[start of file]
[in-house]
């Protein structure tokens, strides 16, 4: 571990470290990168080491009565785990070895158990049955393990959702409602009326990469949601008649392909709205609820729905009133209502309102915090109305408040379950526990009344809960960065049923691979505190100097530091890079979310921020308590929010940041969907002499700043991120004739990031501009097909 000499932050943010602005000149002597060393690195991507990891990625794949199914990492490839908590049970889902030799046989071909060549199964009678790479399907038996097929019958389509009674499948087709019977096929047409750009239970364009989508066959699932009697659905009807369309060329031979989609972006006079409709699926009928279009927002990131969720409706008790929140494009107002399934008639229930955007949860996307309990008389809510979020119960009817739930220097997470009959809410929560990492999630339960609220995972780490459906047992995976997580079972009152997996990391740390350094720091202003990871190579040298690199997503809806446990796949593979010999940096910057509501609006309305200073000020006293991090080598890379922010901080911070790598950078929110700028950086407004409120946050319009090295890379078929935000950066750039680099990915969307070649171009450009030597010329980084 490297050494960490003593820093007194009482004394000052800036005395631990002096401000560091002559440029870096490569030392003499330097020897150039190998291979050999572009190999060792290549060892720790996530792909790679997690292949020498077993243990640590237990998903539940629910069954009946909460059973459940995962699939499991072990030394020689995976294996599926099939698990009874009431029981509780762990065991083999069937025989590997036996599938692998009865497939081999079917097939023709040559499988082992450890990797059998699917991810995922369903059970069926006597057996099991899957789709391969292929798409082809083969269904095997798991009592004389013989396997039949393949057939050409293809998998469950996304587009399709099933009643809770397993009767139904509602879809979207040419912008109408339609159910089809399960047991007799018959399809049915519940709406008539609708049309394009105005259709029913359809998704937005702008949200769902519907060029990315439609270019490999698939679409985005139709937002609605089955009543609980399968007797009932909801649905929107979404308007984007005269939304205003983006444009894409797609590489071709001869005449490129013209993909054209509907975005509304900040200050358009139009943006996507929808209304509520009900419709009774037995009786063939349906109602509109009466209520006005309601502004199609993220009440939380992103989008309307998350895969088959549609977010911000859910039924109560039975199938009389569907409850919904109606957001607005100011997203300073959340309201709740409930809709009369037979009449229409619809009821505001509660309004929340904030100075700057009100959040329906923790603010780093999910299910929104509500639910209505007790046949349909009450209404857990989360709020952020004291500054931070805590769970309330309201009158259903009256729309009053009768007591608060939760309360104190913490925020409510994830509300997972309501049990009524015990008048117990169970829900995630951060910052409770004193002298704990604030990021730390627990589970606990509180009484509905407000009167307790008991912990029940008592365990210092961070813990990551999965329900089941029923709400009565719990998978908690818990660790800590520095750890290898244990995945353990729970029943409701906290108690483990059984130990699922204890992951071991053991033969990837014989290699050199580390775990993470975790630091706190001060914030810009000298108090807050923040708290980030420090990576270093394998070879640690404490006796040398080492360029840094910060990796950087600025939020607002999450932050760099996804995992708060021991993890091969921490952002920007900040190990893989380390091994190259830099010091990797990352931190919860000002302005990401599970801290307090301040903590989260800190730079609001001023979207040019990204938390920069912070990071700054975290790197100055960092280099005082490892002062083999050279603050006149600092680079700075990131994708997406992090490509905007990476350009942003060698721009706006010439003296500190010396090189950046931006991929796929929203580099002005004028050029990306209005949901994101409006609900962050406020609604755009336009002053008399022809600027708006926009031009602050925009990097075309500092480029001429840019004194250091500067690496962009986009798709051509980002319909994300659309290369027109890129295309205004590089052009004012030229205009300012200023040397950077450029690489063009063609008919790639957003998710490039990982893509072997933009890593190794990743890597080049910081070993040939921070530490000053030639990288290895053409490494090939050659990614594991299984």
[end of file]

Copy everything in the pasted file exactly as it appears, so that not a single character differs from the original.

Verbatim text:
[in-house]
């Protein structure tokens, strides 16, 4: 571990470290990168080491009565785990070895158990049955393990959702409602009326990469949601008649392909709205609820729905009133209502309102915090109305408040379950526990009344809960960065049923691979505190100097530091890079979310921020308590929010940041969907002499700043991120004739990031501009097909 000499932050943010602005000149002597060393690195991507990891990625794949199914990492490839908590049970889902030799046989071909060549199964009678790479399907038996097929019958389509009674499948087709019977096929047409750009239970364009989508066959699932009697659905009807369309060329031979989609972006006079409709699926009928279009927002990131969720409706008790929140494009107002399934008639229930955007949860996307309990008389809510979020119960009817739930220097997470009959809410929560990492999630339960609220995972780490459906047992995976997580079972009152997996990391740390350094720091202003990871190579040298690199997503809806446990796949593979010999940096910057509501609006309305200073000020006293991090080598890379922010901080911070790598950078929110700028950086407004409120946050319009090295890379078929935000950066750039680099990915969307070649171009450009030597010329980084 490297050494960490003593820093007194009482004394000052800036005395631990002096401000560091002559440029870096490569030392003499330097020897150039190998291979050999572009190999060792290549060892720790996530792909790679997690292949020498077993243990640590237990998903539940629910069954009946909460059973459940995962699939499991072990030394020689995976294996599926099939698990009874009431029981509780762990065991083999069937025989590997036996599938692998009865497939081999079917097939023709040559499988082992450890990797059998699917991810995922369903059970069926006597057996099991899957789709391969292929798409082809083969269904095997798991009592004389013989396997039949393949057939050409293809998998469950996304587009399709099933009643809770397993009767139904509602879809979207040419912008109408339609159910089809399960047991007799018959399809049915519940709406008539609708049309394009105005259709029913359809998704937005702008949200769902519907060029990315439609270019490999698939679409985005139709937002609605089955009543609980399968007797009932909801649905929107979404308007984007005269939304205003983006444009894409797609590489071709001869005449490129013209993909054209509907975005509304900040200050358009139009943006996507929808209304509520009900419709009774037995009786063939349906109602509109009466209520006005309601502004199609993220009440939380992103989008309307998350895969088959549609977010911000859910039924109560039975199938009389569907409850919904109606957001607005100011997203300073959340309201709740409930809709009369037979009449229409619809009821505001509660309004929340904030100075700057009100959040329906923790603010780093999910299910929104509500639910209505007790046949349909009450209404857990989360709020952020004291500054931070805590769970309330309201009158259903009256729309009053009768007591608060939760309360104190913490925020409510994830509300997972309501049990009524015990008048117990169970829900995630951060910052409770004193002298704990604030990021730390627990589970606990509180009484509905407000009167307790008991912990029940008592365990210092961070813990990551999965329900089941029923709400009565719990998978908690818990660790800590520095750890290898244990995945353990729970029943409701906290108690483990059984130990699922204890992951071991053991033969990837014989290699050199580390775990993470975790630091706190001060914030810009000298108090807050923040708290980030420090990576270093394998070879640690404490006796040398080492360029840094910060990796950087600025939020607002999450932050760099996804995992708060021991993890091969921490952002920007900040190990893989380390091994190259830099010091990797990352931190919860000002302005990401599970801290307090301040903590989260800190730079609001001023979207040019990204938390920069912070990071700054975290790197100055960092280099005082490892002062083999050279603050006149600092680079700075990131994708997406992090490509905007990476350009942003060698721009706006010439003296500190010396090189950046931006991929796929929203580099002005004028050029990306209005949901994101409006609900962050406020609604755009336009002053008399022809600027708006926009031009602050925009990097075309500092480029001429840019004194250091500067690496962009986009798709051509980002319909994300659309290369027109890129295309205004590089052009004012030229205009300012200023040397950077450029690489063009063609008919790639957003998710490039990982893509072997933009890593190794990743890597080049910081070993040939921070530490000053030639990288290895053409490494090939050659990614594991299984």